A Schooner called Tambo


Leaving our little Rimu cottage and the Buller Region of the West Coast, we continued to travel south entering the Central West Coast Region, another paradise for walking and exploring.

We took a small break at Greymouth, the largest town on the West Coast, situated at the mouth of the Grey River. It was named after a New Zealand Governor General, Sir George Grey (1861). Greymouth's boom time was in the 1860s with the gold rush, today it is a commercial fishing port and popular sport fishing area for blue fin tuna.

Pushing on, we continued to head south arriving at our destination of Hokitika in good time. Hokitika has a past in mining, milling and dairy. In the late 1860s, over 800kg of gold was shipped to Melbourne, Australia monthly. The gold didn't last so the population relied on the milling of timber, today tourism and the dairy industry are now the major employers in the region.

The shipwreck replica of the schooner Tambo caught my eye against the heavy sky. It stands as a memorial to the forty-two ships wrecked while trying to cross the Hokitika Bar. The Tambo was breached on the south spit on 12 November 1866 and the crew secured her to an old anchor found buried in the sand. The strong river currents and tide forced the anchored ship out to sea again, both the wrecked ship and anchor were washed up on the beach south of Hokitika at Ruatapu. The replica is at the mouth of the Hokitika River which is behind us, the Tasman Sea is behind the Tambo.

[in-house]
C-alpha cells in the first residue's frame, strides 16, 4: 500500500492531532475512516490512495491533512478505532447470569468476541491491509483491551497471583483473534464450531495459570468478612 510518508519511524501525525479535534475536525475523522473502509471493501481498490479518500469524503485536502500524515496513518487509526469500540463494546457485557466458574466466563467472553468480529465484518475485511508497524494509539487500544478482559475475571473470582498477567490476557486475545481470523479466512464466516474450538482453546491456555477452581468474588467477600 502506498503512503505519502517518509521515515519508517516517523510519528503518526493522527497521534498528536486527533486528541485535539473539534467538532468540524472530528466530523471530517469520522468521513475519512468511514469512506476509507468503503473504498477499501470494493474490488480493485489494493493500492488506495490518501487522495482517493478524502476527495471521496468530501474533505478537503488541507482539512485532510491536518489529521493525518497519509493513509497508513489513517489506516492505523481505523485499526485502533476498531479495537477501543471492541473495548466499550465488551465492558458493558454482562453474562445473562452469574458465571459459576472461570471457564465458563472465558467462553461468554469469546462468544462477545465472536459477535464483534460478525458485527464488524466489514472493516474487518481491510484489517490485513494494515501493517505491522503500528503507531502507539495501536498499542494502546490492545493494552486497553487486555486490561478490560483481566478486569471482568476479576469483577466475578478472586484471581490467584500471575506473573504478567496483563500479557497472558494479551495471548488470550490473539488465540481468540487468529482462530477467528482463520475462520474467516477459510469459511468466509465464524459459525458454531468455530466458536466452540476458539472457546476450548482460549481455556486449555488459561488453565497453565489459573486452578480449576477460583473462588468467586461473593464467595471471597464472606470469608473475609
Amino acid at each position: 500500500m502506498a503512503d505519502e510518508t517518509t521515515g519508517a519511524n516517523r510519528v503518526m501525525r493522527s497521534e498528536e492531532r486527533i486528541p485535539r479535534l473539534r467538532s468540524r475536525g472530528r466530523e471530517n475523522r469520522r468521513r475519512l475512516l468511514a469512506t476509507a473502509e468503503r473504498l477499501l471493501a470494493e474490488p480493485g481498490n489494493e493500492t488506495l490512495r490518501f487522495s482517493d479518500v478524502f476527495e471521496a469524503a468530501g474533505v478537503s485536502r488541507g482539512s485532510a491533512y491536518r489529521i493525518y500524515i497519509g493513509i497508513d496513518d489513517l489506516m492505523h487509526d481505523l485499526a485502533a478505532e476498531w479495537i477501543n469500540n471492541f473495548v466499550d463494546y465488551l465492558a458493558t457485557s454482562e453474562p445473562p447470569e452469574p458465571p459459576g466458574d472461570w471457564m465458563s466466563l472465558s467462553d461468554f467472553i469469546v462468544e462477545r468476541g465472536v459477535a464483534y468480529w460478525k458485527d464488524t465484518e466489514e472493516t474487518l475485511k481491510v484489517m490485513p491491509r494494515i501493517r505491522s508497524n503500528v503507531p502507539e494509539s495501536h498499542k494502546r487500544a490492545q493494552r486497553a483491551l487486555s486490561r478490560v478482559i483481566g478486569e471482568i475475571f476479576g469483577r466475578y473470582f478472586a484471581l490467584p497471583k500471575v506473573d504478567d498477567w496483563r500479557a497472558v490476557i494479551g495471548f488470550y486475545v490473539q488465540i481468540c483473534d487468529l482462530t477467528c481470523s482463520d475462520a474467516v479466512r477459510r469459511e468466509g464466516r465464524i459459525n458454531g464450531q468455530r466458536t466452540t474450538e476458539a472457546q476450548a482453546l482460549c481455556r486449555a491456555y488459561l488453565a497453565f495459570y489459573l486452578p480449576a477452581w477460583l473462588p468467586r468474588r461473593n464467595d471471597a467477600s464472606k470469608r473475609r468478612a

We are in Hokitika for two nights, not nearly long enough to explore this interesting town, this is Day Seven of our West Coast adventure.

An edit must be made here for tomorrows blip, sounds strange but my five days have long exceeded for any alterations for my blip dated 1 May.
TeeJay asked if we made it to Hokitika Gorge and yes we did. We took the walk through podocarp/hardwood forest where we could look down into the Hokitika Gorge and out to the lush Kowhitirangi farmland. Further along the track we came across the swingbridge over the blue-green waters of the Hokitika River. We crossed the swingbridge and walked through a little bush before opening out to a large rocky area beside the river and overlooking the huge boulders - it was pristine and beautiful. On our return I was delighted to find a Southern Rata flowering with more buds to open, a little late in the season but in a sheltered sunny position.

Another great day on the West Coast :)
Southern Rata

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